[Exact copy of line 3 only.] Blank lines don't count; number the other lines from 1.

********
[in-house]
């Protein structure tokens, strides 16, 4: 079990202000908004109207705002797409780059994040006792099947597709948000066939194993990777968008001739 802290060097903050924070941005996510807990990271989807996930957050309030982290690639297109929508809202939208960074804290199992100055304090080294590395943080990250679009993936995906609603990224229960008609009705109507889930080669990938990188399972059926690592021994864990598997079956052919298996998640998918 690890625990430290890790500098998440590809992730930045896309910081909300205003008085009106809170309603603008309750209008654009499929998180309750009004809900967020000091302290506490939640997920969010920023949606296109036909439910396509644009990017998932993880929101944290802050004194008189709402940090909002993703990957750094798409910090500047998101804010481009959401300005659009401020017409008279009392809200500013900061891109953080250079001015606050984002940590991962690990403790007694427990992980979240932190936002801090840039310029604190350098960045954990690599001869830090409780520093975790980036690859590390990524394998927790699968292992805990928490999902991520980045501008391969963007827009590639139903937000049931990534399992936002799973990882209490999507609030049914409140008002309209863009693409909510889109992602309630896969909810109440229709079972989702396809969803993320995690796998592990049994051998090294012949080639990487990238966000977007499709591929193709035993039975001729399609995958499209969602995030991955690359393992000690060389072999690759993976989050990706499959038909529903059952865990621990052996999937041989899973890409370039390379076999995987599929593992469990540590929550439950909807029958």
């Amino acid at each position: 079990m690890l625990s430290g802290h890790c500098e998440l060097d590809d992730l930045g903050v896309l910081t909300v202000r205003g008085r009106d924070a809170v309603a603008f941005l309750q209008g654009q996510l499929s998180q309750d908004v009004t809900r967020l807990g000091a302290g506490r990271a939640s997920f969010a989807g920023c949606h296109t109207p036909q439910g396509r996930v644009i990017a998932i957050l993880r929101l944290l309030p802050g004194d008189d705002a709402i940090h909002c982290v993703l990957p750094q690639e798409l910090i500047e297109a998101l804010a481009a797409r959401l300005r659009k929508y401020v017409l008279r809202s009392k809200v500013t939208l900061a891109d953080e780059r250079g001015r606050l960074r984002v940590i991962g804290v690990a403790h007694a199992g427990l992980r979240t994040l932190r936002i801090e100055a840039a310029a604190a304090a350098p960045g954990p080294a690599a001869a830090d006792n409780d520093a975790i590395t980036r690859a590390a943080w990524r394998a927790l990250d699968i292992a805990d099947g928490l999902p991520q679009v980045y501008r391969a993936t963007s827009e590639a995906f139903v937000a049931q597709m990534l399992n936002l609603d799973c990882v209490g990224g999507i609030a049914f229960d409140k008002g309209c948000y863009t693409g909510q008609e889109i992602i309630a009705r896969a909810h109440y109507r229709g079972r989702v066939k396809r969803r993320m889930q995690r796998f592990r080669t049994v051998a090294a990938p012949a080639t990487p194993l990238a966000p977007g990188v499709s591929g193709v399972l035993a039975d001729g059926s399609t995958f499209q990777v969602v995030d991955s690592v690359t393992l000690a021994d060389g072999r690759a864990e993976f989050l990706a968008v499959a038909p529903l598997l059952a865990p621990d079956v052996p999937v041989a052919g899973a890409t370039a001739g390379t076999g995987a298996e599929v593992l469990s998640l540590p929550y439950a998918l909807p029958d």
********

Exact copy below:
């Amino acid at each position: 079990m690890l625990s430290g802290h890790c500098e998440l060097d590809d992730l930045g903050v896309l910081t909300v202000r205003g008085r009106d924070a809170v309603a603008f941005l309750q209008g654009q996510l499929s998180q309750d908004v009004t809900r967020l807990g000091a302290g506490r990271a939640s997920f969010a989807g920023c949606h296109t109207p036909q439910g396509r996930v644009i990017a998932i957050l993880r929101l944290l309030p802050g004194d008189d705002a709402i940090h909002c982290v993703l990957p750094q690639e798409l910090i500047e297109a998101l804010a481009a797409r959401l300005r659009k929508y401020v017409l008279r809202s009392k809200v500013t939208l900061a891109d953080e780059r250079g001015r606050l960074r984002v940590i991962g804290v690990a403790h007694a199992g427990l992980r979240t994040l932190r936002i801090e100055a840039a310029a604190a304090a350098p960045g954990p080294a690599a001869a830090d006792n409780d520093a975790i590395t980036r690859a590390a943080w990524r394998a927790l990250d699968i292992a805990d099947g928490l999902p991520q679009v980045y501008r391969a993936t963007s827009e590639a995906f139903v937000a049931q597709m990534l399992n936002l609603d799973c990882v209490g990224g999507i609030a049914f229960d409140k008002g309209c948000y863009t693409g909510q008609e889109i992602i309630a009705r896969a909810h109440y109507r229709g079972r989702v066939k396809r969803r993320m889930q995690r796998f592990r080669t049994v051998a090294a990938p012949a080639t990487p194993l990238a966000p977007g990188v499709s591929g193709v399972l035993a039975d001729g059926s399609t995958f499209q990777v969602v995030d991955s690592v690359t393992l000690a021994d060389g072999r690759a864990e993976f989050l990706a968008v499959a038909p529903l598997l059952a865990p621990d079956v052996p999937v041989a052919g899973a890409t370039a001739g390379t076999g995987a298996e599929v593992l469990s998640l540590p929550y439950a998918l909807p029958d």